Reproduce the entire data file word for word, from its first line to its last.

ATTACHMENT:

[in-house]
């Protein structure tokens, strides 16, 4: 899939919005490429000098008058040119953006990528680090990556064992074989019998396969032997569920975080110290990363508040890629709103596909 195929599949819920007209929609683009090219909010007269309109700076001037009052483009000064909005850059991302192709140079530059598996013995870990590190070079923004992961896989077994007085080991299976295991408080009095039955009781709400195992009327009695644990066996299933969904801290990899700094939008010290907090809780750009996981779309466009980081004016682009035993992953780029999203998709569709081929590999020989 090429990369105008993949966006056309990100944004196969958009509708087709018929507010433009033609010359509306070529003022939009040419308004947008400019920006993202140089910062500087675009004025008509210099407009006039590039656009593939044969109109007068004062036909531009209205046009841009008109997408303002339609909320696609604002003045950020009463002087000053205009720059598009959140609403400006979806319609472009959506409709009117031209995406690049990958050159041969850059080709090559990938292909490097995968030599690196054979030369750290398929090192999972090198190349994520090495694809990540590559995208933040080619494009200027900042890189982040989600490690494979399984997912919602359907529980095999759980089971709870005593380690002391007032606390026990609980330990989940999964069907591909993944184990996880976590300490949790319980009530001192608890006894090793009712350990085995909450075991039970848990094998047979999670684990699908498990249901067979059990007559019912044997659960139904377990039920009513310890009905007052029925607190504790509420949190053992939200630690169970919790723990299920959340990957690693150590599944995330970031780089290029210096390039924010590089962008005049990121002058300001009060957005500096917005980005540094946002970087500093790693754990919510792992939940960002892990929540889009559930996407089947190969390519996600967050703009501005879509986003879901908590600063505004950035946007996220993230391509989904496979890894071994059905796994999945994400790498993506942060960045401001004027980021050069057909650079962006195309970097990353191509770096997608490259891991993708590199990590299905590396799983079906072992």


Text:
[in-house]
């Protein structure tokens, strides 16, 4: 899939919005490429000098008058040119953006990528680090990556064992074989019998396969032997569920975080110290990363508040890629709103596909 195929599949819920007209929609683009090219909010007269309109700076001037009052483009000064909005850059991302192709140079530059598996013995870990590190070079923004992961896989077994007085080991299976295991408080009095039955009781709400195992009327009695644990066996299933969904801290990899700094939008010290907090809780750009996981779309466009980081004016682009035993992953780029999203998709569709081929590999020989 090429990369105008993949966006056309990100944004196969958009509708087709018929507010433009033609010359509306070529003022939009040419308004947008400019920006993202140089910062500087675009004025008509210099407009006039590039656009593939044969109109007068004062036909531009209205046009841009008109997408303002339609909320696609604002003045950020009463002087000053205009720059598009959140609403400006979806319609472009959506409709009117031209995406690049990958050159041969850059080709090559990938292909490097995968030599690196054979030369750290398929090192999972090198190349994520090495694809990540590559995208933040080619494009200027900042890189982040989600490690494979399984997912919602359907529980095999759980089971709870005593380690002391007032606390026990609980330990989940999964069907591909993944184990996880976590300490949790319980009530001192608890006894090793009712350990085995909450075991039970848990094998047979999670684990699908498990249901067979059990007559019912044997659960139904377990039920009513310890009905007052029925607190504790509420949190053992939200630690169970919790723990299920959340990957690693150590599944995330970031780089290029210096390039924010590089962008005049990121002058300001009060957005500096917005980005540094946002970087500093790693754990919510792992939940960002892990929540889009559930996407089947190969390519996600967050703009501005879509986003879901908590600063505004950035946007996220993230391509989904496979890894071994059905796994999945994400790498993506942060960045401001004027980021050069057909650079962006195309970097990353191509770096997608490259891991993708590199990590299905590396799983079906072992």